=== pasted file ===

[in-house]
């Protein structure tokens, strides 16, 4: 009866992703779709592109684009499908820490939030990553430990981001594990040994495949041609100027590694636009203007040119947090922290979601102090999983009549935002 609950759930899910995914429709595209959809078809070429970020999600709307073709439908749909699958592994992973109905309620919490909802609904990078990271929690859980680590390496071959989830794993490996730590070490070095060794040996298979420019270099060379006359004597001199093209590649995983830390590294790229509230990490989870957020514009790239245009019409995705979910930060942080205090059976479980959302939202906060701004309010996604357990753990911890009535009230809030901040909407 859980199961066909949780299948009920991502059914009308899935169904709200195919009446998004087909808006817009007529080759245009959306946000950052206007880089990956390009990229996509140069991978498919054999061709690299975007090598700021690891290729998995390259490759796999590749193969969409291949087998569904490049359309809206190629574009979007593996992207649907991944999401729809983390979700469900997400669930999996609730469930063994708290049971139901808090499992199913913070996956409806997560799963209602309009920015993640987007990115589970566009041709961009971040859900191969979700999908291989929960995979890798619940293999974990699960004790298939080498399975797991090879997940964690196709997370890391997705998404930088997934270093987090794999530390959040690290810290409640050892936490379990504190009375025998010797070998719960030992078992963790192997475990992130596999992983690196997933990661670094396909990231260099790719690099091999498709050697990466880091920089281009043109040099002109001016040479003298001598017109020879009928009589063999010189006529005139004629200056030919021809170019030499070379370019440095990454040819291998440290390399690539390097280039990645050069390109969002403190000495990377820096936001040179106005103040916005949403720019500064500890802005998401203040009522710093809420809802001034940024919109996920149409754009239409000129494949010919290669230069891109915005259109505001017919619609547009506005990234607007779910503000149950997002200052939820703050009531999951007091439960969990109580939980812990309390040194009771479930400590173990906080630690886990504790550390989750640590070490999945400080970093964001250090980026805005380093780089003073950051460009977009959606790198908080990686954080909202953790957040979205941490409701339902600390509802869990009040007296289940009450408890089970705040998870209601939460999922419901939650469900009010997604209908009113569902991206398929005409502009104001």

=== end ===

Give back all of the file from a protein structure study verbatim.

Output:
[in-house]
């Protein structure tokens, strides 16, 4: 009866992703779709592109684009499908820490939030990553430990981001594990040994495949041609100027590694636009203007040119947090922290979601102090999983009549935002 609950759930899910995914429709595209959809078809070429970020999600709307073709439908749909699958592994992973109905309620919490909802609904990078990271929690859980680590390496071959989830794993490996730590070490070095060794040996298979420019270099060379006359004597001199093209590649995983830390590294790229509230990490989870957020514009790239245009019409995705979910930060942080205090059976479980959302939202906060701004309010996604357990753990911890009535009230809030901040909407 859980199961066909949780299948009920991502059914009308899935169904709200195919009446998004087909808006817009007529080759245009959306946000950052206007880089990956390009990229996509140069991978498919054999061709690299975007090598700021690891290729998995390259490759796999590749193969969409291949087998569904490049359309809206190629574009979007593996992207649907991944999401729809983390979700469900997400669930999996609730469930063994708290049971139901808090499992199913913070996956409806997560799963209602309009920015993640987007990115589970566009041709961009971040859900191969979700999908291989929960995979890798619940293999974990699960004790298939080498399975797991090879997940964690196709997370890391997705998404930088997934270093987090794999530390959040690290810290409640050892936490379990504190009375025998010797070998719960030992078992963790192997475990992130596999992983690196997933990661670094396909990231260099790719690099091999498709050697990466880091920089281009043109040099002109001016040479003298001598017109020879009928009589063999010189006529005139004629200056030919021809170019030499070379370019440095990454040819291998440290390399690539390097280039990645050069390109969002403190000495990377820096936001040179106005103040916005949403720019500064500890802005998401203040009522710093809420809802001034940024919109996920149409754009239409000129494949010919290669230069891109915005259109505001017919619609547009506005990234607007779910503000149950997002200052939820703050009531999951007091439960969990109580939980812990309390040194009771479930400590173990906080630690886990504790550390989750640590070490999945400080970093964001250090980026805005380093780089003073950051460009977009959606790198908080990686954080909202953790957040979205941490409701339902600390509802869990009040007296289940009450408890089970705040998870209601939460999922419901939650469900009010997604209908009113569902991206398929005409502009104001």